In most years during the 2011 to 2018 period, Yang reported adjusted gross income of between $100,000 and $300,000. He didn’t report any income from wages and salaries for 2018, but a sizable amount of his income came from wages and salaries in the prior years, before he stepped down from Venture for America in 2017.

The year when he reported the highest adjusted gross income was 2016, when he reported adjusted gross income of $354,484.

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The amount of Yang’s charitable contributions varied considerably from year to year. For 2011, he reported charitable contributions of $126,404, and for 2013, he reported charitable contributions of $62,362. But in several other years, he reported contributions of less than $5,000. The Wall Street Journal reported earlier this year that Yang gave Venture for America $121,000 in 2011.

Yang's 2012 tax return reported $5,000 in donations of clothing and shoes to the nonprofit Housing Works. The document reported that Yang and his wife purchased the clothing and shoes for $50,000 and donated them at a value of 10 percent of the cost.

“Andrew Yang’s tax returns show what America has come to know about him. He’s an entrepreneur at heart while trying to balance the financial interests of his family,” Yang campaign national press secretary S.Y. Lee told The Hill.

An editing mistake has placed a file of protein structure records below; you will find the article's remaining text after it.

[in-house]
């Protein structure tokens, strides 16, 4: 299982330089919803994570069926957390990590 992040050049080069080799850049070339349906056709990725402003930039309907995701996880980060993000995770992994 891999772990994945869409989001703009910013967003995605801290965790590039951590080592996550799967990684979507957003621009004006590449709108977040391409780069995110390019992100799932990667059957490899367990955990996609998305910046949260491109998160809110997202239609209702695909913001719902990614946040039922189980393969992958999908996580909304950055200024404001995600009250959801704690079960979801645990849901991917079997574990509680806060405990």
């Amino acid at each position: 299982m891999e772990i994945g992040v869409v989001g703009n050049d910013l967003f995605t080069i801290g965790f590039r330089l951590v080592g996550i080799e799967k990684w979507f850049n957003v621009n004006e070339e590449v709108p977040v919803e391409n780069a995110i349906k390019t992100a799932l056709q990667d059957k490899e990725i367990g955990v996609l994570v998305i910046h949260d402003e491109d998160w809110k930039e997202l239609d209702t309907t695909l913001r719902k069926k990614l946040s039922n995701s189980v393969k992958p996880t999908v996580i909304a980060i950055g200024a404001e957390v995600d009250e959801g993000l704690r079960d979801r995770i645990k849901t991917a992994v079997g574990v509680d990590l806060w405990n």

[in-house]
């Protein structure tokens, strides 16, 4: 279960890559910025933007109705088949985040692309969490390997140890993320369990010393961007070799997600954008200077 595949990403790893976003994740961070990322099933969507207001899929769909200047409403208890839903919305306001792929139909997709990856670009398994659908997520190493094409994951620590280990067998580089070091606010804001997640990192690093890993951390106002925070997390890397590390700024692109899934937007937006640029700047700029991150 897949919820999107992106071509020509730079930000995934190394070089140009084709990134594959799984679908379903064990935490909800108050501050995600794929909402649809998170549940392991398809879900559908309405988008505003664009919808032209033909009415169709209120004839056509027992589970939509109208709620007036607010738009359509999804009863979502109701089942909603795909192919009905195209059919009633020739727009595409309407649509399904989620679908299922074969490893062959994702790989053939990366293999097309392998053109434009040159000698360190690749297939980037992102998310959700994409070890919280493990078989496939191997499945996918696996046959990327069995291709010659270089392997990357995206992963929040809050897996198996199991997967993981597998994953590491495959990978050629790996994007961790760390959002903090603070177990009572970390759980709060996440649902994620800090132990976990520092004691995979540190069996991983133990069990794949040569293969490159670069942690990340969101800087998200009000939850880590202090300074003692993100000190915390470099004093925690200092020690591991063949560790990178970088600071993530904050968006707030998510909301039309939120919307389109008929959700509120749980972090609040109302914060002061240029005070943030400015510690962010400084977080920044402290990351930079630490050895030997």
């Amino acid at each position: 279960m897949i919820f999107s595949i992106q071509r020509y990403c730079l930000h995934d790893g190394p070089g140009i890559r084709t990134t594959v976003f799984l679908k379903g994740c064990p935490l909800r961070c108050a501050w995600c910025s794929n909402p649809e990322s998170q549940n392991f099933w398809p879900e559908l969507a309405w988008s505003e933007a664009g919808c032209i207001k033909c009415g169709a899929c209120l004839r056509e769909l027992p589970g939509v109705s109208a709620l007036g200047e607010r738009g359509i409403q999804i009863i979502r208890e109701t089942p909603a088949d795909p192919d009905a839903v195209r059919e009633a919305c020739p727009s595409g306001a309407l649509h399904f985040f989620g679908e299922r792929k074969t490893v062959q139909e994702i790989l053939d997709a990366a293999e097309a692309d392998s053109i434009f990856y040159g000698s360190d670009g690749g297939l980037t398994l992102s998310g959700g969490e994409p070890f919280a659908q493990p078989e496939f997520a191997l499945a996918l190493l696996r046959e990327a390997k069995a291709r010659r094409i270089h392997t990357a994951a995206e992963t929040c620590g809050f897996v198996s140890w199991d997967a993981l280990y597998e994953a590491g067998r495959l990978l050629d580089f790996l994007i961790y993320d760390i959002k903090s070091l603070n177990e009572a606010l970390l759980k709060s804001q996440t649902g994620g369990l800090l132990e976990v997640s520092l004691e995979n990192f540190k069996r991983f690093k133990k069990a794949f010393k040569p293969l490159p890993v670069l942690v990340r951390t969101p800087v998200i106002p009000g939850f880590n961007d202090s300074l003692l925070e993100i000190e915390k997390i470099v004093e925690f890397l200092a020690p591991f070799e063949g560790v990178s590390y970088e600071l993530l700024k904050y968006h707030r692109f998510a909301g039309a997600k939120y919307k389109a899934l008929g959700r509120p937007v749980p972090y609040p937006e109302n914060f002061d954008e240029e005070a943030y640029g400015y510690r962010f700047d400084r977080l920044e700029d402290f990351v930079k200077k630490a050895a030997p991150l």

“Since leaving his job at Venture for America to run for president almost two years ago, he has devoted his time and energy to travel across our country to talk with voters and build a grassroots movement that has him now among one of the front-runners for the Democratic nomination,” Lee added.

After graduating from Columbia Law School in 2000, Yang worked on a series of startups for more than five years. He then went on to work at test preparation company Manhattan Prep, which he ultimately led and helped sell to Kaplan. He later founded Venture for America in 2011 and announced his White House bid in 2017.